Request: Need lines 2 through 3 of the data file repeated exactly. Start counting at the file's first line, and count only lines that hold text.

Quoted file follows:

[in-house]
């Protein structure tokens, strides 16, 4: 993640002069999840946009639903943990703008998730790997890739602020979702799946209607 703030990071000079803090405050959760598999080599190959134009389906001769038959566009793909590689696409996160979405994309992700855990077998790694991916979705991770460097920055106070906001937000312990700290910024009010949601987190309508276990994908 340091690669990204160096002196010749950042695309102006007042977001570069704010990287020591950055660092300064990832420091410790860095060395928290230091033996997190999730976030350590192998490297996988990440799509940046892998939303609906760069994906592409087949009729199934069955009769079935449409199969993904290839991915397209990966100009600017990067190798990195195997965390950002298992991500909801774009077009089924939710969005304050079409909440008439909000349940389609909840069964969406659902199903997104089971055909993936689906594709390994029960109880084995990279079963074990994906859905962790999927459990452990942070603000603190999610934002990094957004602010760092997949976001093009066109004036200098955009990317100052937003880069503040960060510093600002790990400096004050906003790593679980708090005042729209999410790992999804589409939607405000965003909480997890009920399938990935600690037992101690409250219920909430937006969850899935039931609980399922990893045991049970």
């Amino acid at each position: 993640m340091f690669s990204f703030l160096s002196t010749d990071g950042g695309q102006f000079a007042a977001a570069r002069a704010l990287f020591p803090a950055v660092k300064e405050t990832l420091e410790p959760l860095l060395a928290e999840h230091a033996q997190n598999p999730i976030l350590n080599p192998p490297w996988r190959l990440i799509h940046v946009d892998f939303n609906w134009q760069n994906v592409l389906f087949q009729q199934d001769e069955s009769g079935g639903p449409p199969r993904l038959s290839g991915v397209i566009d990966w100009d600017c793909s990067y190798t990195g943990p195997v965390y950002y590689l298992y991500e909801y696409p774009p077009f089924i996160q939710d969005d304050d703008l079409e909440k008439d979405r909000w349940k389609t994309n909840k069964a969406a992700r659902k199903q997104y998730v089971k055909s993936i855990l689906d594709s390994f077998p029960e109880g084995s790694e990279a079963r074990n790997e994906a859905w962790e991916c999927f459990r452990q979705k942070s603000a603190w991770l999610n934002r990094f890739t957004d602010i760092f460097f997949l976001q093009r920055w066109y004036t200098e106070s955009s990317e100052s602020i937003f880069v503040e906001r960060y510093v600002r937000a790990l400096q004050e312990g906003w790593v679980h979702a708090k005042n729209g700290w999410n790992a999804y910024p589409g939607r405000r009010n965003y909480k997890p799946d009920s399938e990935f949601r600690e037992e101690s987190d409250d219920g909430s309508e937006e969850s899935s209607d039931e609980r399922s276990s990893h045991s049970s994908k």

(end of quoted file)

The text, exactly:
């Protein structure tokens, strides 16, 4: 993640002069999840946009639903943990703008998730790997890739602020979702799946209607 703030990071000079803090405050959760598999080599190959134009389906001769038959566009793909590689696409996160979405994309992700855990077998790694991916979705991770460097920055106070906001937000312990700290910024009010949601987190309508276990994908 340091690669990204160096002196010749950042695309102006007042977001570069704010990287020591950055660092300064990832420091410790860095060395928290230091033996997190999730976030350590192998490297996988990440799509940046892998939303609906760069994906592409087949009729199934069955009769079935449409199969993904290839991915397209990966100009600017990067190798990195195997965390950002298992991500909801774009077009089924939710969005304050079409909440008439909000349940389609909840069964969406659902199903997104089971055909993936689906594709390994029960109880084995990279079963074990994906859905962790999927459990452990942070603000603190999610934002990094957004602010760092997949976001093009066109004036200098955009990317100052937003880069503040960060510093600002790990400096004050906003790593679980708090005042729209999410790992999804589409939607405000965003909480997890009920399938990935600690037992101690409250219920909430937006969850899935039931609980399922990893045991049970």
């Amino acid at each position: 993640m340091f690669s990204f703030l160096s002196t010749d990071g950042g695309q102006f000079a007042a977001a570069r002069a704010l990287f020591p803090a950055v660092k300064e405050t990832l420091e410790p959760l860095l060395a928290e999840h230091a033996q997190n598999p999730i976030l350590n080599p192998p490297w996988r190959l990440i799509h940046v946009d892998f939303n609906w134009q760069n994906v592409l389906f087949q009729q199934d001769e069955s009769g079935g639903p449409p199969r993904l038959s290839g991915v397209i566009d990966w100009d600017c793909s990067y190798t990195g943990p195997v965390y950002y590689l298992y991500e909801y696409p774009p077009f089924i996160q939710d969005d304050d703008l079409e909440k008439d979405r909000w349940k389609t994309n909840k069964a969406a992700r659902k199903q997104y998730v089971k055909s993936i855990l689906d594709s390994f077998p029960e109880g084995s790694e990279a079963r074990n790997e994906a859905w962790e991916c999927f459990r452990q979705k942070s603000a603190w991770l999610n934002r990094f890739t957004d602010i760092f460097f997949l976001q093009r920055w066109y004036t200098e106070s955009s990317e100052s602020i937003f880069v503040e906001r960060y510093v600002r937000a790990l400096q004050e312990g906003w790593v679980h979702a708090k005042n729209g700290w999410n790992a999804y910024p589409g939607r405000r009010n965003y909480k997890p799946d009920s399938e990935f949601r600690e037992e101690s987190d409250d219920g909430s309508e937006e969850s899935s209607d039931e609980r399922s276990s990893h045991s049970s994908k």